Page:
(Here you may wonder why we don't move our king into the Mino castle before attacking. The answer is that if white resists by ... P2d in the next couple of moves we will open up our right side, and the king will be safer on its home square. Only after we make a dragon will it be wise to move into the castle.) S5c (12... N3c 13 P*1b P2d [else P1a+, N2e, and Rx1c+, followed by recapturing the knight] 14 R2h, followed by P2e) (or 12... P2d 13 P2e Px2e 14 Nx2e G2c 15 R2h P*2d 17 Nx1c+ Nx1c 16 P*2f ! with P*1d next) 13 P*1b (13 N2e first may transpose, but gives white the extra option of 13... P2d) G5b
After 13... G5b
(13... P2d 14 P2e G2c 15 Px2d Gx2d 16 R2h P*2c 17 N2e P1d 18 P1a+ Bx1a 19 P*1c, promoting next.) 14 N2e P7d 15 P1a+ Bx1a 16 Nx1c= Nx1c 17 Rx1c+ B2b 18 +R1b (to force white to commit his pawn in hand) P*1a (else 19 L1c+ P*1a 20 +Rx2b, making the profitable exchange of dragon for bishop and gold) 19 +R1d (not 19 +R2a? G3a, winning dragon for just the bishop) P6d 20 N*1e !
After 20.N*1e !
(black could just move into his Mino castle by K4h-3i, but the text move is really strong) N*3a 21 P*1b ! Px1b 22 +Rx1b P*1a 23 +R2a (looks like the previous note, but this time white cannot play G3a to trap our dragon because his knight is on that square) K6c (nothing better to do; this at least prepares N7c by guarding 7d) 24 P*1d ! N7c 25 P1c+ Bx1c 26 Nx2c+
winning bishop for knight, a huge profit.
Variation 1, the gold stays home :
11... S5c 12 N1g S6d 13 N2e (I recommend omitting P*1b if white omits ... G3b. This knight sacrifice attack is also joseki. The P*1b attack is still possible here, but after 13 P*1b P5e 14 N2e P4e the bishop has a nice place to go, namely 4d, after the rook promotes. Although Masaki Izumi analyzes this as also good for black, the lines are more complex and less convincing than after ... G3b, because the tempo saved allows the bishop to get out of danger)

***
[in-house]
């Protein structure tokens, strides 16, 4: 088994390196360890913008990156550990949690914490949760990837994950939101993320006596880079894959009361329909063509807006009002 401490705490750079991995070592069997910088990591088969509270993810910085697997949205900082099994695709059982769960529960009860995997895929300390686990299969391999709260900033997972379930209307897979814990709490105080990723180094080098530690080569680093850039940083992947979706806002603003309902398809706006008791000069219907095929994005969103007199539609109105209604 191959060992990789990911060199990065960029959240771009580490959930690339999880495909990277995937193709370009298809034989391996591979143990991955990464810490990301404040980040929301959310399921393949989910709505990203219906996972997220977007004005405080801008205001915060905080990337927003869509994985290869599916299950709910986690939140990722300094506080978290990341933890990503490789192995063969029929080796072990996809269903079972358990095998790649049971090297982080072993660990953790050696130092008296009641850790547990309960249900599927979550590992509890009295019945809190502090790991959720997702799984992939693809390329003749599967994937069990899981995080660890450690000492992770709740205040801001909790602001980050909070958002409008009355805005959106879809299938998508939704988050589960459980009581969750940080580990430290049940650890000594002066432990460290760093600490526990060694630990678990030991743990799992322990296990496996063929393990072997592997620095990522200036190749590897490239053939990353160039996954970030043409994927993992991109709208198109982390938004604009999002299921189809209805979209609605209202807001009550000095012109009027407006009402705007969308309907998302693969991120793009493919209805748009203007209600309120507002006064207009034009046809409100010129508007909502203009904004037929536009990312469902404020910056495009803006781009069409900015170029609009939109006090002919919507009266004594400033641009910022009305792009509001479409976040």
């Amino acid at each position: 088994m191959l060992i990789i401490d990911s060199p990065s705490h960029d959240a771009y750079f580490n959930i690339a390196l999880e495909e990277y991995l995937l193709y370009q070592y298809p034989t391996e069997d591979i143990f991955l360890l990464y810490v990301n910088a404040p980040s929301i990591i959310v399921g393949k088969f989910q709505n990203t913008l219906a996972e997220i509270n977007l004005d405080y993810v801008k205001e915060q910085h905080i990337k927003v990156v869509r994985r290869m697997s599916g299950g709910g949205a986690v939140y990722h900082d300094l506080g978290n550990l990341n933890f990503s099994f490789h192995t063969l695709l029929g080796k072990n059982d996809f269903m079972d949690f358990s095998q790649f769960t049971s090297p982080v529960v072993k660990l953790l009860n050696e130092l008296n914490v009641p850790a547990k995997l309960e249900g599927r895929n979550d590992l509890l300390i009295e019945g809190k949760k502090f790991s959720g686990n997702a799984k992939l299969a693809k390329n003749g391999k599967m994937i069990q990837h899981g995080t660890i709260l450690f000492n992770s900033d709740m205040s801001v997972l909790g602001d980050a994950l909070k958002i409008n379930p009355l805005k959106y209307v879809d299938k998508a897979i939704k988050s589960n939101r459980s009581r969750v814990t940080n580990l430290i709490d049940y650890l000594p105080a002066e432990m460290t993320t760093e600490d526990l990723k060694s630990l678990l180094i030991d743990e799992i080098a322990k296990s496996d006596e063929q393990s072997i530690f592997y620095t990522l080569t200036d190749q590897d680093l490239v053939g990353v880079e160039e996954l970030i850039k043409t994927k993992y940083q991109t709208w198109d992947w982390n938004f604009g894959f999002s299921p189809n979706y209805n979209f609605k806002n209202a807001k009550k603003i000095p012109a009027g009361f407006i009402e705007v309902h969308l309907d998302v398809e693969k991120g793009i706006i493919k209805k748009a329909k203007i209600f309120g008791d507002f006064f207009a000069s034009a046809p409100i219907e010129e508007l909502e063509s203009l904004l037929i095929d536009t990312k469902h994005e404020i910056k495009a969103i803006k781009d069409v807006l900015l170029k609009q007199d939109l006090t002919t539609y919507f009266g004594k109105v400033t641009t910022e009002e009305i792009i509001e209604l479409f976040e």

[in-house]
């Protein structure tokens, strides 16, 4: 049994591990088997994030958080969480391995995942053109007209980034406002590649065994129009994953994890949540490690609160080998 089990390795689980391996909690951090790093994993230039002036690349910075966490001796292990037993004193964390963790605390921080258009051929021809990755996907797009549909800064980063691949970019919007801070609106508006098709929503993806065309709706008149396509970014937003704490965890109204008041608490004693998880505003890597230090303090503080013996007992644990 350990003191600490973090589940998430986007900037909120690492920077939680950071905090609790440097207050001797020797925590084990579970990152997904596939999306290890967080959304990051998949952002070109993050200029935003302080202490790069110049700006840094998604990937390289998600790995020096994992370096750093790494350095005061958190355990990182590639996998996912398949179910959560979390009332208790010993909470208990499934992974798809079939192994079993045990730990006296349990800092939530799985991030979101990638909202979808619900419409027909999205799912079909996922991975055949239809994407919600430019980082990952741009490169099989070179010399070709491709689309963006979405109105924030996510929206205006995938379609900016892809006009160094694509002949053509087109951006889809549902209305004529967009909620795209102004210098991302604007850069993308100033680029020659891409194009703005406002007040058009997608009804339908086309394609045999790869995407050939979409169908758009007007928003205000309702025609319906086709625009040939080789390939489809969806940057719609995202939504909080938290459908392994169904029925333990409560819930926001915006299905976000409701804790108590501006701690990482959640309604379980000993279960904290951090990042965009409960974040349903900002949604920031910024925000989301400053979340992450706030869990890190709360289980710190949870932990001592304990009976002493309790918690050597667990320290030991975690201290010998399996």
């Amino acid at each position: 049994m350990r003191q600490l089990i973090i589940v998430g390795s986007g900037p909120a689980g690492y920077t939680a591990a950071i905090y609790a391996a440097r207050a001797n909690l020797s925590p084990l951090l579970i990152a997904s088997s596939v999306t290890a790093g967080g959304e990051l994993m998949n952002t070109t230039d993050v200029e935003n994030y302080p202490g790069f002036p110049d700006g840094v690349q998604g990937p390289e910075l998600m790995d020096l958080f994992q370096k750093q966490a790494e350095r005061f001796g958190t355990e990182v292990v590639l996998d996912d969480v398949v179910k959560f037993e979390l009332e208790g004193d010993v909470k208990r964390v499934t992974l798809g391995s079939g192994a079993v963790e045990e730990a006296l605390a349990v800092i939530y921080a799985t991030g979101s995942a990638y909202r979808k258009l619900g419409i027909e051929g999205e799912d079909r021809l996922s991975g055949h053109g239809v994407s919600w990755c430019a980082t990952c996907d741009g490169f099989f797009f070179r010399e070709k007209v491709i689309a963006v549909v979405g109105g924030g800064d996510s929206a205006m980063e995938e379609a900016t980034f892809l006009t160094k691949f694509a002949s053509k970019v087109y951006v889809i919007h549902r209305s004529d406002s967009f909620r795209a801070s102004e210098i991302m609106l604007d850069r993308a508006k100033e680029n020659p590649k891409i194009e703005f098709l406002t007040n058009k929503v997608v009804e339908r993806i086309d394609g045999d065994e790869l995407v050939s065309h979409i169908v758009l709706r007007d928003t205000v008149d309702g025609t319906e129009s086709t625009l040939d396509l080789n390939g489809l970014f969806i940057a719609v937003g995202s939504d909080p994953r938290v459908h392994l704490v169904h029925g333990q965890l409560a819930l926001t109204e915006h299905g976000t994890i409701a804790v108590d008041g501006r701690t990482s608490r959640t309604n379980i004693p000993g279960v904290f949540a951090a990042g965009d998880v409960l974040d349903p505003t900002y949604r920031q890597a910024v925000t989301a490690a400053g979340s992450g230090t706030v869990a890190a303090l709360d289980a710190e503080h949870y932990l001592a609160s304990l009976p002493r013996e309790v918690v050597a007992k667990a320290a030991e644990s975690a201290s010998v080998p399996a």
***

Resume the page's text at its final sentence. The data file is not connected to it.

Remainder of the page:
P2d (note that now 13... P5e could be met by 14 R2h ! followed by 15 Nx1c+ Nx1c 16 P*1d. With 13... G3b instead of 13... P5e 14 R2h is not so great due to 14... P4e exchanging off the target bishop, but instead 14 P*1b gives black the same attack as in our previous variation.) 14 Nx1c+ Bx1c (14... Nx1c 15 P*1d) 15 P*1b B3a 16 P1a+ N3c 17 +P2a (This line is good here because ... B6d is impossible. If white had left this option open by replacing ... S-5c-6d by other moves, I would advocate the P*1b version of the knight attack, as in our first variation.) B5c 18 R1c+ (usually 1b is a better square to promote on, but here the attack on the pinned knight is powerful) G4b 19 +P2b
and the threat of +P2c-3c is deadly.
Note that in the above variations, Black never got around to moving into his castle by K-4h-3i. Still, it's nice to know that black can do so if white makes any attempt to attack on his right side with moves like ... P7e or ... S6d-6ex7f (which is usually met by S7h).